1. The Hawaladar in the US collects all the funds, and may accumulate the funds for a later purchase
  2. The Hawaladar in the War zone pays cash in local currency to the Mujahadi-terrorist as he arrives in country.
  3. After enough cash debt has accumulated in the US, the War Zone the Hawaladar places an order for a commodity that is in high demand in his own country, that he can sell for a profit.
  4. The US Hawaladar uses the cash that has been accumulated to buy the commodity at local prices, usually less than the cash that has accumulated.
  5. The US Hawaladar then arranges to ship the commodity to the War Zone Hawaladar.
  6. When The War Zone Hawaladar sells the commodity order, each Hawala has made money, and the process can begin again.
  • Though both Hawaladars may have bank accounts, none of the transactions with the banks are tied to the terrorist money transfer.
  • All bank activities are tied to "client fees" and import and export activity.
  • No money actually moves between countries

New international record keeping requirements have been set in place to prevent money laundering, but the most abusive countries don' t participate, don' t have real over site or regulation, or corruption plays a role.

Some suggested ways to stop this transaction.

  • Flag and Monitor Three-party import/exports (US, Pakistan, Somalia, for example)
  • Enforce new Hawala documentation requirements with enough heavy fines to shut abusers down
  • Infitrate Western Hawaladars to see if there is a back-room terrorist money laundering operation going on with a legitimate remittance business going on in the front room.

Pakistan estimates that 5 Billion US Dollars a year pass through Hawalas in Pakistan.

finally, Hawalas are widely acknowledged to be the most common form of mid to low level financing and logistics for terrorism, and will remain so unless Western Hawaladars can come up with standards that will allow criminals to be tracked.

- Shimron Issachar

Taqiyya and the Long War in Africa

The Douglas Farah Post below re-introduces the concept of
Taqiyya into the Long War. It allows Islamist leaders at all levels to make promises to the enemies of the Umma in times of Jihaad that they never intend to keep.

Keep this in mind when dealing with Shabaab, AQIM and other emerging Islamist groups in Niger, Chad, Nigeria, Cameroon and the Congos.

-Shimronn Issachar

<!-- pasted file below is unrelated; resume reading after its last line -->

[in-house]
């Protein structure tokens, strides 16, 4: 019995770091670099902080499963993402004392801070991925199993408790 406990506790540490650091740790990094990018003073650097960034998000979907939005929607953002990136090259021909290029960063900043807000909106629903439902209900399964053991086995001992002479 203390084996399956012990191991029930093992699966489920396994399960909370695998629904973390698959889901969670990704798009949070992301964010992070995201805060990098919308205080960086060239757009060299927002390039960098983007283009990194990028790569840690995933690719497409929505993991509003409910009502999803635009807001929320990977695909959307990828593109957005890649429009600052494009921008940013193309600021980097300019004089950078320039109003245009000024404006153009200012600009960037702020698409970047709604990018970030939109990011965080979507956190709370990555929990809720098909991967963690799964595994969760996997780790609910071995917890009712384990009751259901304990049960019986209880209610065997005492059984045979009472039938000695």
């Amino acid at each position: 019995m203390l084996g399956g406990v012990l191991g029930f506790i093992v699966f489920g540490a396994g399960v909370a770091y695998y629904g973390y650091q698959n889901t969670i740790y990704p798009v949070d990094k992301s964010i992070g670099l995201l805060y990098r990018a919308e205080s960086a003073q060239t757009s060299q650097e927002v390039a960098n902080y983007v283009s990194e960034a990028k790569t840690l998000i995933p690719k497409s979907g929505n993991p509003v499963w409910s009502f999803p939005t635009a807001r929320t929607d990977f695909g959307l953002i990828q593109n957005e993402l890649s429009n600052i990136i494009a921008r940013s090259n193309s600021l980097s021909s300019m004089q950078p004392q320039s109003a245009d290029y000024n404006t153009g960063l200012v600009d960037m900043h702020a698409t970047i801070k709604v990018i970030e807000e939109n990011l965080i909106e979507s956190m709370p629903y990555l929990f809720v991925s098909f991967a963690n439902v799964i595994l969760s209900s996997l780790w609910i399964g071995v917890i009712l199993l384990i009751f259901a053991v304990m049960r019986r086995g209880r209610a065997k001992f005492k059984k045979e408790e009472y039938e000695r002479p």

concept coveredin Shiia Dawa, but also in Islamist network groups, if not mainstream Salafi.

Another Missing Element in the AfPak Analysis
By Douglas Farah

To build on my CTB colleague Walid Phares recent post, there is another missing element in the analysis of the Taliban's recent advances in Pakistan.
It is the concept or religious precept of taqiyya in Islam and fully embraced by radical Islamists (including the Muslim Brotherhood.

It blesses the concept of disguising one's beliefs, intentions, convictions, ideas, feelings, opinions or strategies from the enemy and the infidel. In practical terms it is manifested as dissimulation, lying, deceiving, vexing and confounding with the intention of deflecting attention, foiling or pre-emptive blocking.

See this paper for a deeper look at what the term implies.
So, when the Taliban negotiates certain terms of its taking over parts of Pakistan and promises certain behaviors in return for limited power there, they have no intention of keeping to the terms of the agreement.

Under the terms of taqiyya, such behavior, which we widely view as duplicitous, is simply part of the accepted ways to spread sharia law and the caliphate. It has no moral consequence except to raise the esteem of the practitioner of this art in the eyes of his cohorts.

The Rest @ Counter Terrorism Blog

AQIM Recruiting Child Soliders

In this picture group in the AQIM Forum of the Al Ansar site,
If you look in the eigth row, first collumn, you will note three very young child soldiers.

Some India Diamond Trading Schemes May involve Hawalas

Of the 230 entities banned by the Securities and Exchange Board of India for their role in the Nirmal Kotecha scam, 43 are actually companies registered as gems and jewellery and diamond trading companies, while 63 are registered as export-import companies. Here is a verbatim transcript of Vivek Law’s comments on CNBC-TV18. Also see the accompanying video.

We told you earlier the Nirmal Kotecha-Pyramid Saimira scam is not just confined to one stock. He has been playing in several stocks that are now under probe. There is also a scanner on the role of various banks because there was a lot of movement in and out of various bank accounts.

The Rest @

  • Along with him, 230 entities have been banned from the market.
  • Now, 43 of these 230 companies are actually companies registered as gems and jewellery and diamond trading companies, while 63 out of these are registered as export-import companies.
We understand the authorities are now probing whether these were indeed genuine companies indulging in this business.

  • If not, or even if they were, is this a situation of hawala transactions having taken place, or foreign exchange norms having been violated.